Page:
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RE: st: RE: Stratify analysis - logistic regression with dummies


From   "Visintainer, Paul" <PAUL_VISINTAINER@NYMC.EDU>
To   <statalist@hsphsun2.harvard.edu>
Subject   RE: st: RE: Stratify analysis - logistic regression with dummies
Date   Thu, 5 Jun 2008 14:26:11 -0400

Since race is a single categorical variable at 3 levels, the acceptable
approach is to create your model on the total sample, with all
categories of race represented.  Don't restrict your analysis to
subgroups, unless you have an a priori question or you've tested and
found significant interactions with race (e.g., race by age
interaction).  This approach will preserve the integrity of the
statistical inquiry.

-p



______________________________________
Paul F. Visintainer, PhD
Department of Epidemiology and Biostatistics
School of Public Health
New York Medical College
PH: (914) 594-4804
FX: (914) 594-4853
 

-----Original Message-----
From: owner-statalist@hsphsun2.harvard.edu
[mailto:owner-statalist@hsphsun2.harvard.edu] On Behalf Of Ricardo
Ovaldia
Sent: Thursday, June 05, 2008 2:04 PM
To: statalist@hsphsun2.harvard.edu
Subject: Re: st: RE: Stratify analysis - logistic regression with
dummies

Thank you Paul. That makes perfect sense. However, the quetion of which
OR is best to report remains, especially if the means of the continuous
variable differ for ecah level of the class variable.

 

Ricardo Ovaldia, MS
Statistician 
Oklahoma City, OK


--- On Thu, 6/5/08, Visintainer, Paul <PAUL_VISINTAINER@NYMC.EDU> wrote:

> From: Visintainer, Paul <PAUL_VISINTAINER@NYMC.EDU>
> Subject: st: RE: Stratify analysis - logistic regression with dummies
> To: statalist@hsphsun2.harvard.edu
> Date: Thursday, June 5, 2008, 9:49 AM
> Ricardo,
> 
> The difference is probably due to the fact that you are
> developing your
> models on different samples sizes, and as a consequence, a
> different
> mean age for each sample.  This isn't a problem when
> you are computing
> an unadjusted OR for a categorical variable.  (Compare your
> unadjusted
> -logit- command with the equivalent -tabodds- command.  In
> your example,
> your first logit command -xi: logistic low i.race- is
> computing the ORs
> for a 3x2 table.  You can replicate the logit command by
> running
> -tabodds low race, or-).
> 
> When you add age as a continuous variable to your model AND
> use the "if"
> statement, your model is alternatively excluding
> observations who are
> either RACE2 or RACE3, thus your sample size changes (e.g,
> n=122 or
> n=163).  The adjustment for age is based on the mean age
> for sample
> being used to estimate the OR.  Thus, as you change the
> samples change
> so does the mean age:
> 
> For n=189: mean age== 23.2381
> For n=163: mean age== 23.5092  (no RACE2)
> For n=122: mean age== 23.7049 (no RACE3)
> 
> -p
> 
> 
> ______________________________________
> Paul F. Visintainer, PhD
> Department of Epidemiology and Biostatistics
> School of Public Health
> New York Medical College
> PH: (914) 594-4804
> FX: (914) 594-4853
>  
> -----Original Message-----
> From: owner-statalist@hsphsun2.harvard.edu
> [mailto:owner-statalist@hsphsun2.harvard.edu] On Behalf Of
> Ricardo
> Ovaldia
> Sent: Wednesday, June 04, 2008 10:15 AM
> To: statalist@hsphsun2.harvard.edu
> Subject: st: Stratify analysis - logistic regression with
> dummies
> 
> I am confused by some of the result that I got. I will
> illustrate using
> Hosmer & Lemeshow' low weight data:
> 
> . use http://www.stata-press.com/data/r10/lbw.dta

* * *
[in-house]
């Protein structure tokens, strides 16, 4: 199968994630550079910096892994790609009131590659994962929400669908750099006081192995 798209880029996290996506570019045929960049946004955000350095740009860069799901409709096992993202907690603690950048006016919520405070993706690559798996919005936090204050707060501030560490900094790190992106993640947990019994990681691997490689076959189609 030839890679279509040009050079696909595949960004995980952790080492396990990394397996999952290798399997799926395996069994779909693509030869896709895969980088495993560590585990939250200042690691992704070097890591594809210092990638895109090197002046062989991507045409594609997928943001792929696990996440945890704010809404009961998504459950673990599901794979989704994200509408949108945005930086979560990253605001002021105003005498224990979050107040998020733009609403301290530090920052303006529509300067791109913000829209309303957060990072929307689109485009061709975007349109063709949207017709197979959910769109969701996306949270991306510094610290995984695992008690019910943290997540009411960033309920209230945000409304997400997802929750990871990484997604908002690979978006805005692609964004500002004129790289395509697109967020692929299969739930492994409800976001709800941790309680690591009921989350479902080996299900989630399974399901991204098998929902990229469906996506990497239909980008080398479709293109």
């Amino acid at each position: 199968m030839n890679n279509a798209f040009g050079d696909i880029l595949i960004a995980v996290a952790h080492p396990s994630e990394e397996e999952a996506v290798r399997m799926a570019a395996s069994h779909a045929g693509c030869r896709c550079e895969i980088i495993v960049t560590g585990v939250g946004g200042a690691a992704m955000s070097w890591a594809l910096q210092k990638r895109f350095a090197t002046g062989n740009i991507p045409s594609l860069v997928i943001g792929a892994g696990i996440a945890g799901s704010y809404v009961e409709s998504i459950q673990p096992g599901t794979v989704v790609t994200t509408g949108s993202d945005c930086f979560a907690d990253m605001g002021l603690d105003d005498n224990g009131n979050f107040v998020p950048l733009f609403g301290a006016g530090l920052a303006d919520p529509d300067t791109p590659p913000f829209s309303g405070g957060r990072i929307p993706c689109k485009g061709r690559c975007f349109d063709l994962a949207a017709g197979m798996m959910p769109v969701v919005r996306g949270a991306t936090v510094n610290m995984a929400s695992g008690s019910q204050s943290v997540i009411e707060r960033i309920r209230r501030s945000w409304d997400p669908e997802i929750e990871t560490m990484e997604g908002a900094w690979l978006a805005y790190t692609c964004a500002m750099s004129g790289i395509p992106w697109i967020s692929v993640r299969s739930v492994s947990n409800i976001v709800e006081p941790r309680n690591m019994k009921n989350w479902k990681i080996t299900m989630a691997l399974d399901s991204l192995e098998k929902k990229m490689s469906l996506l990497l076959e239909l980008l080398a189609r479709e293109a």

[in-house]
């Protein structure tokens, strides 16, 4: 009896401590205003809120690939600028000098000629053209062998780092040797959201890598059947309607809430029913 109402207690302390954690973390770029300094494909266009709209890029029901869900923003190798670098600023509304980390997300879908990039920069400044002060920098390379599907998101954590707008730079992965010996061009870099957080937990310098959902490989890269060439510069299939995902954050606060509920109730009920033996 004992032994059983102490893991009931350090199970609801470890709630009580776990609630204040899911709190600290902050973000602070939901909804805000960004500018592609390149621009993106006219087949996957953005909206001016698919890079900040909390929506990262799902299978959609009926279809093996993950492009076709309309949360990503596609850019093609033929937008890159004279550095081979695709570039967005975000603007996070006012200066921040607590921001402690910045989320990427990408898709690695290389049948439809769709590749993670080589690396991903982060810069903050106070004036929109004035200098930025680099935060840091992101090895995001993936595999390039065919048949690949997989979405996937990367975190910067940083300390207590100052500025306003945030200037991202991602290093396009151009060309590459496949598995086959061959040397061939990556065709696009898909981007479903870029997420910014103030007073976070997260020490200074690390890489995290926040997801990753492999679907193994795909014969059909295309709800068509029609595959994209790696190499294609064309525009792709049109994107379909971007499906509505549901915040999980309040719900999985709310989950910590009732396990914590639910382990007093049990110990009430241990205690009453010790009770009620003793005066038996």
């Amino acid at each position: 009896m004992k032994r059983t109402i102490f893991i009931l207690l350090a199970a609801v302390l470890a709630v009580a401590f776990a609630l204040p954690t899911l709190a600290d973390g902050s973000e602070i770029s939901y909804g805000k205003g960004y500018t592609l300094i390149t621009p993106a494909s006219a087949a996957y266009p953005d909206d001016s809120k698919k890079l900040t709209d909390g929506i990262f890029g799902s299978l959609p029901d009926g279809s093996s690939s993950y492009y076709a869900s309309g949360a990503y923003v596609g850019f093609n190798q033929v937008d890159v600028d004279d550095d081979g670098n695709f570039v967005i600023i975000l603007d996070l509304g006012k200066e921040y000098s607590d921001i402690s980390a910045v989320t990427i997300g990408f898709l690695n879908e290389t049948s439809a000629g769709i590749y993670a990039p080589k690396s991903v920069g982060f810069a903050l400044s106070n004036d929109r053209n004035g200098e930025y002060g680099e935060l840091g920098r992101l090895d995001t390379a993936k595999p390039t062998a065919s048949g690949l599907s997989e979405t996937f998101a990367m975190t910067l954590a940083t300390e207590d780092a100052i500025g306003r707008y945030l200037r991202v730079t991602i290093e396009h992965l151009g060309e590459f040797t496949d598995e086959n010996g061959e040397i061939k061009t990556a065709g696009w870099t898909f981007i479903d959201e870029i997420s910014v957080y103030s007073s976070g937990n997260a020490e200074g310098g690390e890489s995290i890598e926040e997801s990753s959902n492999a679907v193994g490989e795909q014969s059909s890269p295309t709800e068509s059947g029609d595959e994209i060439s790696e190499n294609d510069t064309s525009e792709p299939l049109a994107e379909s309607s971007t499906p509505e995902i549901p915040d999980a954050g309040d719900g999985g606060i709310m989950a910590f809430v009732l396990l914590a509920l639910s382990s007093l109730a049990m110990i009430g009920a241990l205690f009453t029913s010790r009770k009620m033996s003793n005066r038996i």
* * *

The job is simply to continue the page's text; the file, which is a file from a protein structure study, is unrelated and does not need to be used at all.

> (Hosmer & Lemeshow data)
> 
> if I fit
> 
> . xi:logistic low i.race
> 
> and then fit
> 
> . xi:logistic low i.race if race==1 | race==2
> 
> and
> 
> . xi:logistic low i.race if race==1 | race==3
> 
> I get the same OR for  _Irace_2  and _Irace_3 as I do for
> the full
> model. This is as expected because the dummies are
> ortogonal to each
> other.
> 
> However, when a covariate is added to the model, the same
> is not true
> anymore:
> 
>  
> . xi:logistic low i.race age
> 
>          low | Odds Ratio   Std. Err.      z    P>|z| 
> [95% Conf.
> Interval]
>
-------------+----------------------------------------------------------
> ---
>     _Irace_2 |   2.106974   .9932407     1.58   0.114  
> .8363679
> 5.307878
>     _Irace_3 |   1.767748   .6229325     1.62   0.106  
> .8860686
> 3.526738
>          age |   .9612592   .0311206    -1.22   0.222  
> .9021588
> 1.024231
>
------------------------------------------------------------------------
> ---
> 
> . xi:logistic low i.race age if race==1 | race==2
> 
>
------------------------------------------------------------------------
> ---
>          low | Odds Ratio   Std. Err.      z    P>|z| 
> [95% Conf.
> Interval]
>
-------------+----------------------------------------------------------
> ---
>     _Irace_2 |   2.155207   1.021287     1.62   0.105   
> .8513944
> 5.45566
>          age |   .9705512   .0376446    -0.77   0.441   
> .8995039
> 1.04721
>
------------------------------------------------------------------------
> ---
> 
> . xi:logistic low i.race age if race==1 | race==3
> 
>
------------------------------------------------------------------------
> ---
>          low | Odds Ratio   Std. Err.      z    P>|z| 
> [95% Conf.
> Interval]
>
-------------+----------------------------------------------------------
> ---
>     _Irace_3 |   1.724551   .6098827     1.54   0.123   
> .8622856
> 3.449063
>          age |   .9440875   .0340586    -1.59   0.111   
> .8796392
> 1.013258
>
------------------------------------------------------------------------
> ---
> 
> 
> There is no missing data.
> 
> 
> I am very confused about which OR to reports and what are
> the
> differences in these models. I was not expecting these
> results.
> 
> Thank you in advance,
> Ricardo.
> 
> 
> Ricardo Ovaldia, MS
> Statistician 
> Oklahoma City, OK
> 
> 
> 
> 
>       
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